Examining the effects of age and sex on tau PET binding in the absence of beta-amyloid pathology

Brian A. Gordon, Shaney Flores, Aylin Dincer, Sarah J. Keefe, Nicole S. McKay, Diana A. Hobbs, Julie K. Wisch, Russ C. Hornbeck, Erin E. Franklin, Clifford R. Jack, Robert A. Koeppe, Chengjie Xiong, Eric McDade, Christopher H. van Dyck, Gregory Klein, Jeremie Pariente, Randall J. Bateman, John C. Morris, Richard J. Perrin, Tammie L.S. Benzinger

Research output: Contribution to journalComment/debate


Background: Tau PET imaging is an established tool for studying Alzheimer Disease but its sensitivity to primary age-related tauopathy (PART) as well as sex effects in individuals without abnormal levels of amyloid are unknown. Methods: Cross-sectional data were collected from 2014 to 2019 in 144 cognitively normal younger, middle-aged, and older adults free from amyloid pathology as quantified using PET. Regional values of tau PET binding were measured using flortaucipir. Statistical models examined the main effects of increasing age, sex, race, and subthreshold levels of amyloid. Secondary analyses also examined the relationship between tau PET binding and iron as measured using T2* weighted imaging and calcification as measured using CT. Results: There were significant positive associations between tau binding and age in 19 regions, with the largest effects seen in the inferior temporal cortex (t=4.59), caudate (t=9.58), and putamen (t=12.57). Iron as measured using T2* imaging mediated only a modest (11.9%) amount of the association between age and tau binding. Elevated tracer uptake in females was present in 23 regions in frontal, lateral parietal, and temporal regions including, most prominently the rostral middle frontal gyrus (t=7.48), superior temporal gyrus (t=5.12) and the inferior temporal gyrus (t=4.22). There were no significant effects of race or subthreshold levels of amyloid. Conclusions: Tau PET is sensitive to primary effects of age in regions consistent with the neuropathological definition of PART although strong age effects in regions of off-target binding were also present. There was a robust effect of sex, suggesting prior observations of elevated binding in women is not solely a potentiation of Alzheimer pathology but instead represents an ubiquitous phenomenon. Understand how both sex and age impact tracer binding is critical to understanding the utility of PET tracers as well as interpreting tracer values in the context of disease.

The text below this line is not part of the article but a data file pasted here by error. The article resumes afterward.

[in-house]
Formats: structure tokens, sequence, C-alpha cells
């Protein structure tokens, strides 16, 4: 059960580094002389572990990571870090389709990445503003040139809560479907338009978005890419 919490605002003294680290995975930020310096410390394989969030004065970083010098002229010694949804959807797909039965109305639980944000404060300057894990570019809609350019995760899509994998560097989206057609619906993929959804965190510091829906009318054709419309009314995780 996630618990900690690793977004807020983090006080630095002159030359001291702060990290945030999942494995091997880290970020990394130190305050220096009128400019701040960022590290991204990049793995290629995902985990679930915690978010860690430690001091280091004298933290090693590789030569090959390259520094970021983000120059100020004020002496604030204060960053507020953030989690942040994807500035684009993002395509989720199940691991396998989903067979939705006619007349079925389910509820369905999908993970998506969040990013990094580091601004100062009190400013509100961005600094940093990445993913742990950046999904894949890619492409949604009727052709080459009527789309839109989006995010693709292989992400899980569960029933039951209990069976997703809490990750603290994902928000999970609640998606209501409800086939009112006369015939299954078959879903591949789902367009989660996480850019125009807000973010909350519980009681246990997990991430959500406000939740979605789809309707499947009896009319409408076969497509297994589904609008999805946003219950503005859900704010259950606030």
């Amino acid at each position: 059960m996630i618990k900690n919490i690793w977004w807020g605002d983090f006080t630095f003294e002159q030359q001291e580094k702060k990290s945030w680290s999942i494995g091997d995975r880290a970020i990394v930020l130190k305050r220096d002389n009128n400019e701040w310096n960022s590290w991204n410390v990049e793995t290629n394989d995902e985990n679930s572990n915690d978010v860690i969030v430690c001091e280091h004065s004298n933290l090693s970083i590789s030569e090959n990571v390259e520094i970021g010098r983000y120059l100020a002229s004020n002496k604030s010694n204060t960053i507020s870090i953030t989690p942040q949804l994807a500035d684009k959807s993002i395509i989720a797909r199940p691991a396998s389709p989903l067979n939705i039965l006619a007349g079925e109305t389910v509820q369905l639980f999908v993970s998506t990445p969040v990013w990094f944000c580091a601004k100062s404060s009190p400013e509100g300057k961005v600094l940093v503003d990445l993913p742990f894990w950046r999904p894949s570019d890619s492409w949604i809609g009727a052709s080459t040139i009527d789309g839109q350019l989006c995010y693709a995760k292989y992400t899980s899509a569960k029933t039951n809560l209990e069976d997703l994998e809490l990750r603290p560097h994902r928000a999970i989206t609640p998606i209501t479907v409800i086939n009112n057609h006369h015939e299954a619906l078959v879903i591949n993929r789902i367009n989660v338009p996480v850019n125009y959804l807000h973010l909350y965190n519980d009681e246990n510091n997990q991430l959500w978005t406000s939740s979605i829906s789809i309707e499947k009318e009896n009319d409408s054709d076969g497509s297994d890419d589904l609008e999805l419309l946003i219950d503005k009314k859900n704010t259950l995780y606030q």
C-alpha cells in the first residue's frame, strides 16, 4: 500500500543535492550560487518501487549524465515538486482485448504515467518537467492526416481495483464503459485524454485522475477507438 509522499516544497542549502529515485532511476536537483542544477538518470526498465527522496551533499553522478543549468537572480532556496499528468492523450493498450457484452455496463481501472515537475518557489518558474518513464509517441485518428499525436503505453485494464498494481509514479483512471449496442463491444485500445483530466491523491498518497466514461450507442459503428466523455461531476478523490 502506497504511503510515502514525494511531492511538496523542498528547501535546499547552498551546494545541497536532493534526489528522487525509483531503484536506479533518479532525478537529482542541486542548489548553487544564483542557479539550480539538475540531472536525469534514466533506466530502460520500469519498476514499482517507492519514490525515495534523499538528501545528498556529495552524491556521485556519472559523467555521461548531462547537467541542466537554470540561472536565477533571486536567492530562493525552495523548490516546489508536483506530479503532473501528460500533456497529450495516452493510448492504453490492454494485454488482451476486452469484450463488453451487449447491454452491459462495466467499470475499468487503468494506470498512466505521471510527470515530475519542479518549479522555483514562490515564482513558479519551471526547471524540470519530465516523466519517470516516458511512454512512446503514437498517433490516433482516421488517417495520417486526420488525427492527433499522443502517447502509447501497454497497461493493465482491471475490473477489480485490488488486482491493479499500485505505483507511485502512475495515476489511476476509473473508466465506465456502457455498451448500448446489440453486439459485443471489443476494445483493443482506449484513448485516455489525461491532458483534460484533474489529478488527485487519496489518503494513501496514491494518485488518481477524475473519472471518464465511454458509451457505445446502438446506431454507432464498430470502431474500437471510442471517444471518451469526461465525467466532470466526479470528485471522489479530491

Original languageEnglish
Article numbere063285
JournalAlzheimer's and Dementia
Issue numberS1
StatePublished - Dec 2022


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